In a series of hearings over the last week and a half, eleven of the activists found guilty for the 2010 action have been facing their sentences. While Lentsch was sentenced to time served, others have received harsher punishments. Bonnie Urfer, the co-director of the watchdog group Nukewatch, received an additional four months in prison, and Steve Baggarly, a member of the Los Angeles Catholic Worker community, received another eight months.

Lentsch, an educator for 30 years in Iowa and Minnesota, says she moved to Tennessee in 1989 because she was interested in ministering to the needs of those living in Appalachia where the percentage of people who are Catholic is the lowest in the country at under two percent, and poverty is still the norm for many living away from cities and towns.

In a spring interview, Lentsch said that ministry quickly forced her to look at the “deep connections” between poverty and military spending, and that she wanted to “raise her voice” against the spending, which, she says, is “holding basic human needs hostage.”

Amidst planning sessions for an April 18 vigil at the Y-12 site, Lentsch also spoke of the “deep mystery” of civil disobedience, and how she views the effectiveness of her actions against nuclear weapons. Following is that interview, which has been edited for length and clarity.

NCR:Can you tell me more about your actions at the Y-12 site? What kinds of things have you done in the past to raise your voice?

Lentsch: Well, I have made what I call a ‘peace presence’ at the gates of Y-12 a few times.

That means I stay there 24 hours a day for a week, for seven days. It’s almost like a retreat. I bring a port-a-pot, and borrow somebody’s truck and sleep in the back of the truck. And then just be present there for 24 hours.

What’s the purpose of that presence? What effect do you think it has on the people who work at the site?

Let me tell you some stories. One time when I was there, a big storm came up. So after the storm, maybe about 8:15 that evening, a man came down in a security truck. I went over to meet him and he asked, ‘Are you okay?’ He said, ‘I’m Dan, the maintenance man, and I’ve come down to see if you’re okay.’

I said, ‘Yeah, I’m fine.’

Another time, during a day presence, there had also been a storm. So afterwards, I took my folding chair, and my bible, and just was present there and went for a walk. And two maintenance men were fixing something nearby. So one of them came over and said, ‘We really admire what you’re doing.’ And I said, ‘Thank you. It’s important. But you probably are contributing to peace too.’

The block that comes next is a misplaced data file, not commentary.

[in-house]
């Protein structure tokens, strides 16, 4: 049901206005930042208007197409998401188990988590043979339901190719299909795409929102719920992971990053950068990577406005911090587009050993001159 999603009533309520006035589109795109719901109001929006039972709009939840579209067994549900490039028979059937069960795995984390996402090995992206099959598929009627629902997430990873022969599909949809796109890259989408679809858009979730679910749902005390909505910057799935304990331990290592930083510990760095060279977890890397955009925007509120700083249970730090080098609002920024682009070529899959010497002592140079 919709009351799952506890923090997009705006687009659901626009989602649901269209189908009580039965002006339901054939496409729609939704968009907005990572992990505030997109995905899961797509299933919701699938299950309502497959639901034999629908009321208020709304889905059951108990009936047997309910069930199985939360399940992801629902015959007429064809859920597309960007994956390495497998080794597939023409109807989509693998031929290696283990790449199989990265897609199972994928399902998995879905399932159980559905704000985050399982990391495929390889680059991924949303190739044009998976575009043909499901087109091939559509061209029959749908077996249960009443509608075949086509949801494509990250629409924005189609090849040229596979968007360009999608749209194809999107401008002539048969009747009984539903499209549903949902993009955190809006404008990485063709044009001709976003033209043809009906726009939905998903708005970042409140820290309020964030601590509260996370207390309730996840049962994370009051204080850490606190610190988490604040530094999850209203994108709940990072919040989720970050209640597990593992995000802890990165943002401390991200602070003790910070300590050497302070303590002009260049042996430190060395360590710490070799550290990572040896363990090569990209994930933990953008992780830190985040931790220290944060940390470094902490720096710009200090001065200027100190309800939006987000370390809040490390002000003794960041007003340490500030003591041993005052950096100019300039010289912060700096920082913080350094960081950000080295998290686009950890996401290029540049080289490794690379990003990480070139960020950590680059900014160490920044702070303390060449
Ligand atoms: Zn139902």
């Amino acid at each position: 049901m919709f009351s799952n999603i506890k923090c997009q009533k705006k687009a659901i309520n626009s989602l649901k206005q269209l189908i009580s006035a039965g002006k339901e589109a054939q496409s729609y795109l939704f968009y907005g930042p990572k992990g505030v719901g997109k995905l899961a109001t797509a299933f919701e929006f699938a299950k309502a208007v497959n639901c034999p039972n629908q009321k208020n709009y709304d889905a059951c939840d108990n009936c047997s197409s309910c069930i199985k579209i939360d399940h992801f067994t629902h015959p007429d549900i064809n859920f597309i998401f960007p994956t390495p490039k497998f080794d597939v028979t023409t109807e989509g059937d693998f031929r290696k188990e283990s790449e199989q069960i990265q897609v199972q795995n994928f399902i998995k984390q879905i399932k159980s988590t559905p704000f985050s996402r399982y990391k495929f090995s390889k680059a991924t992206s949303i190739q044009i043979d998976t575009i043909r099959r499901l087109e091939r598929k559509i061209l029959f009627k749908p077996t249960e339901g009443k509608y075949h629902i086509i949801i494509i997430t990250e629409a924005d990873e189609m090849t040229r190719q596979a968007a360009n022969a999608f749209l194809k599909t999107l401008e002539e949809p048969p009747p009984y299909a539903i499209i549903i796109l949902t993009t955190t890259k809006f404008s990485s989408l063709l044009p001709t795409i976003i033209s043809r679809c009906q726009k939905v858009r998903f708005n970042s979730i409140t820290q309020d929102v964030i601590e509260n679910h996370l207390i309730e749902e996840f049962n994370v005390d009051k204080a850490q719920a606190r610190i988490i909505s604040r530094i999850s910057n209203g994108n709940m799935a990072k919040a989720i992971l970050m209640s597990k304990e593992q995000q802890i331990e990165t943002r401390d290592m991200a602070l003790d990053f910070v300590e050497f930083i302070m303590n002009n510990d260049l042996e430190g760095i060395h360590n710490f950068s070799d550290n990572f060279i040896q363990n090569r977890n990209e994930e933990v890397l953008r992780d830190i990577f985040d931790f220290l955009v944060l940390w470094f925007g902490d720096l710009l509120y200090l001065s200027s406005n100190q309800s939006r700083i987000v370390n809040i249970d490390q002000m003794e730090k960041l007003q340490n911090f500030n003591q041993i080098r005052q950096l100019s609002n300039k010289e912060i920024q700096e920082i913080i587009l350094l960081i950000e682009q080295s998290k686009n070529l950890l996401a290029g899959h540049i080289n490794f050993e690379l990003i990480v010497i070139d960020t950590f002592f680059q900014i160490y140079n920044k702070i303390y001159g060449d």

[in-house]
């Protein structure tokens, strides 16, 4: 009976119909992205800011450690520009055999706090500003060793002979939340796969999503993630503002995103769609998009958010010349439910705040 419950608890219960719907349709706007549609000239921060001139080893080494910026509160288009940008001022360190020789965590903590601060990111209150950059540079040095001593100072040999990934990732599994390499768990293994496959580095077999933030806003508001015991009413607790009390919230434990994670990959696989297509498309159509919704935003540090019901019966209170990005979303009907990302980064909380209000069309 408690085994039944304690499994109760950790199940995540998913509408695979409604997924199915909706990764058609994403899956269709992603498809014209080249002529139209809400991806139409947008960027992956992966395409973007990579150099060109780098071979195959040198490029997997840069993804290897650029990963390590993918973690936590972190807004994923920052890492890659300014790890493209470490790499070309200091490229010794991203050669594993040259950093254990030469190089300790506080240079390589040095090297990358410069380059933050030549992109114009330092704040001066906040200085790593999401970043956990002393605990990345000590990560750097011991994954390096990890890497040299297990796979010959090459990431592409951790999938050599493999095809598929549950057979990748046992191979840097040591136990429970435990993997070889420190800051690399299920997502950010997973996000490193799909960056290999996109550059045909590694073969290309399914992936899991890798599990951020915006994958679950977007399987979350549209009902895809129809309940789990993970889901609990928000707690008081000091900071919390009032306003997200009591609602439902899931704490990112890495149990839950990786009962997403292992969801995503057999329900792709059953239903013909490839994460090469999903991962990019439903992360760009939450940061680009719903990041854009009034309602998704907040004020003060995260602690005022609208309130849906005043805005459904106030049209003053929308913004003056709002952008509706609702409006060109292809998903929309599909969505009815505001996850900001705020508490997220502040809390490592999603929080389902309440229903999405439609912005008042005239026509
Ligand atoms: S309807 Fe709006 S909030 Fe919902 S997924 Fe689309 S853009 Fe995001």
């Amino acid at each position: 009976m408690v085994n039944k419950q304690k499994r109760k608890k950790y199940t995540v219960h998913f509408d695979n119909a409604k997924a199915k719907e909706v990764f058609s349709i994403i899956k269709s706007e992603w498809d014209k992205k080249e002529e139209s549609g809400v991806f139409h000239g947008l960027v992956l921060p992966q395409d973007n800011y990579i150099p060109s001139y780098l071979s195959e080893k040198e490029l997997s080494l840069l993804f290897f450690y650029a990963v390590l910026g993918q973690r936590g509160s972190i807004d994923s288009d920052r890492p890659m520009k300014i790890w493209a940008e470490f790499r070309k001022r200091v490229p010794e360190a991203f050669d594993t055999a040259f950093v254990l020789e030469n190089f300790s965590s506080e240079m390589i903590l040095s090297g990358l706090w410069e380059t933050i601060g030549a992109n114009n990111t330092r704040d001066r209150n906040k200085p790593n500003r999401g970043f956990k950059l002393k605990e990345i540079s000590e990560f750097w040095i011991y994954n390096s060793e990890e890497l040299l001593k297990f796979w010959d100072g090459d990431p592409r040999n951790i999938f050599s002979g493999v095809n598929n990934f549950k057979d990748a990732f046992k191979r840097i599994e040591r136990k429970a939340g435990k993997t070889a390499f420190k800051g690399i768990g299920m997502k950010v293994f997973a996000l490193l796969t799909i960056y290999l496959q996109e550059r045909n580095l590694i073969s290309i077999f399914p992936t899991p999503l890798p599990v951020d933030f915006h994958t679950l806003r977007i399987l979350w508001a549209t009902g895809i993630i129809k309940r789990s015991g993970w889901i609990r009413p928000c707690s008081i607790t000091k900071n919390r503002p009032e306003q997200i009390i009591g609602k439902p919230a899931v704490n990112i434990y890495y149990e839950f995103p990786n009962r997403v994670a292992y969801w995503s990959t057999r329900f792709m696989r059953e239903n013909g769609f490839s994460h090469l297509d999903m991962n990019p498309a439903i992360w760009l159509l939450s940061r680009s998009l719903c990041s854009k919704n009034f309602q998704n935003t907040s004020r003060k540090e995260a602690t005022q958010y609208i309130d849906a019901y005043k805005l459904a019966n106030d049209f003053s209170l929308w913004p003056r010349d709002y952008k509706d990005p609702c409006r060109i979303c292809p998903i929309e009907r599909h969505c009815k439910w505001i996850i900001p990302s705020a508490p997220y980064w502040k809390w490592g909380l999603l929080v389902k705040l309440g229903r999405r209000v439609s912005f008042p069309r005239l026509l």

Then I said, ‘Look over the fence there.’ And here was a tree that was blooming. It was just beautiful, a pink dogwood.

And I said, ‘Isn’t that tree beautiful?’ And for some reason he then told me that he writes poetry.

So I asked if he could me read me one of his poems, but he said he didn’t have his notebook with him. But just that little give and take of the concern meant something. It just shows, through all the misunderstandings, they are concerned about us. Even the police here, I have found them to be very professional and even kind.

I just think there’s so much mystery in the witness of civil resistance. Eight years ago, when I did the action at Y-12 and I was serving time in Lexington, a woman wrote to me. She said, ‘When you crossed that barrier, I just started crying and crying because I was pregnant. And I thought, that’s what is happening for my child.’

The witness value is mysterious because it’s God’s action. In prison, I heard from people all around the world that I don’t know. Just the mystery of how this happens and how it affects people is incredible.

You talk of a “mystery” of civil resistance. But how do you measure success in your action? How do you think of the balance of success and faithfulness? What effect do you think you are really having?